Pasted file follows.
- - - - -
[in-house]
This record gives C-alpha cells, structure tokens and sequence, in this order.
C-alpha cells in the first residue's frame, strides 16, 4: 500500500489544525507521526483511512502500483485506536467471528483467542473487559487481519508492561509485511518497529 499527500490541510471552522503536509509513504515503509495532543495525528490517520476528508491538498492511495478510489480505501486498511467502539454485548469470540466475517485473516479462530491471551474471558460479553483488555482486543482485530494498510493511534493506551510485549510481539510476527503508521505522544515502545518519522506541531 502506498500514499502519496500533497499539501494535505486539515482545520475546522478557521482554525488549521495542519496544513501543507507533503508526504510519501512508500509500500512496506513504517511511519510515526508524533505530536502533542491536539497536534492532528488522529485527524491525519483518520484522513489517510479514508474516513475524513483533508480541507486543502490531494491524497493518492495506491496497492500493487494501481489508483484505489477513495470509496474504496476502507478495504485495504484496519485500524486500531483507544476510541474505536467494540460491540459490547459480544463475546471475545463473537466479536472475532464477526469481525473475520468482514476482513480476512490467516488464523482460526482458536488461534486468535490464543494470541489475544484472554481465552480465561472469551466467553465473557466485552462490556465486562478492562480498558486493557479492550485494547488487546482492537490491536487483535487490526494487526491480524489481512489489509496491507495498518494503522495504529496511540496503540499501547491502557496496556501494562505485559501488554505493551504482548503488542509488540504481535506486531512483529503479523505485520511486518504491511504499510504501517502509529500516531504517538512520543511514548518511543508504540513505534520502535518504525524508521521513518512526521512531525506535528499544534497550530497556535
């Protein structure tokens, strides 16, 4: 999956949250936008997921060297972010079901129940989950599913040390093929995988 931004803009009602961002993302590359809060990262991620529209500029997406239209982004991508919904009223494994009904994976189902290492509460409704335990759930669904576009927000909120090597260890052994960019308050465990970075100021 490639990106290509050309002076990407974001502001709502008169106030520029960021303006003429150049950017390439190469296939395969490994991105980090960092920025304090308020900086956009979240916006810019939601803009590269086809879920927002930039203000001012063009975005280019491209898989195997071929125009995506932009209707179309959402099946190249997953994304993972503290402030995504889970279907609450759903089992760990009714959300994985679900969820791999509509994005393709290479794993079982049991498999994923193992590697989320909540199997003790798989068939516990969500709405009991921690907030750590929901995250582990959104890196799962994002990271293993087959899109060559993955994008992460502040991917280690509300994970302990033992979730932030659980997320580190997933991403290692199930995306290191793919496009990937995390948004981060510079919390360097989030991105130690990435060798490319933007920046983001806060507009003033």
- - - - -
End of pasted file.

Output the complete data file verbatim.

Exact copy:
[in-house]
This record gives C-alpha cells, structure tokens and sequence, in this order.
C-alpha cells in the first residue's frame, strides 16, 4: 500500500489544525507521526483511512502500483485506536467471528483467542473487559487481519508492561509485511518497529 499527500490541510471552522503536509509513504515503509495532543495525528490517520476528508491538498492511495478510489480505501486498511467502539454485548469470540466475517485473516479462530491471551474471558460479553483488555482486543482485530494498510493511534493506551510485549510481539510476527503508521505522544515502545518519522506541531 502506498500514499502519496500533497499539501494535505486539515482545520475546522478557521482554525488549521495542519496544513501543507507533503508526504510519501512508500509500500512496506513504517511511519510515526508524533505530536502533542491536539497536534492532528488522529485527524491525519483518520484522513489517510479514508474516513475524513483533508480541507486543502490531494491524497493518492495506491496497492500493487494501481489508483484505489477513495470509496474504496476502507478495504485495504484496519485500524486500531483507544476510541474505536467494540460491540459490547459480544463475546471475545463473537466479536472475532464477526469481525473475520468482514476482513480476512490467516488464523482460526482458536488461534486468535490464543494470541489475544484472554481465552480465561472469551466467553465473557466485552462490556465486562478492562480498558486493557479492550485494547488487546482492537490491536487483535487490526494487526491480524489481512489489509496491507495498518494503522495504529496511540496503540499501547491502557496496556501494562505485559501488554505493551504482548503488542509488540504481535506486531512483529503479523505485520511486518504491511504499510504501517502509529500516531504517538512520543511514548518511543508504540513505534520502535518504525524508521521513518512526521512531525506535528499544534497550530497556535
């Protein structure tokens, strides 16, 4: 999956949250936008997921060297972010079901129940989950599913040390093929995988 931004803009009602961002993302590359809060990262991620529209500029997406239209982004991508919904009223494994009904994976189902290492509460409704335990759930669904576009927000909120090597260890052994960019308050465990970075100021 490639990106290509050309002076990407974001502001709502008169106030520029960021303006003429150049950017390439190469296939395969490994991105980090960092920025304090308020900086956009979240916006810019939601803009590269086809879920927002930039203000001012063009975005280019491209898989195997071929125009995506932009209707179309959402099946190249997953994304993972503290402030995504889970279907609450759903089992760990009714959300994985679900969820791999509509994005393709290479794993079982049991498999994923193992590697989320909540199997003790798989068939516990969500709405009991921690907030750590929901995250582990959104890196799962994002990271293993087959899109060559993955994008992460502040991917280690509300994970302990033992979730932030659980997320580190997933991403290692199930995306290191793919496009990937995390948004981060510079919390360097989030991105130690990435060798490319933007920046983001806060507009003033």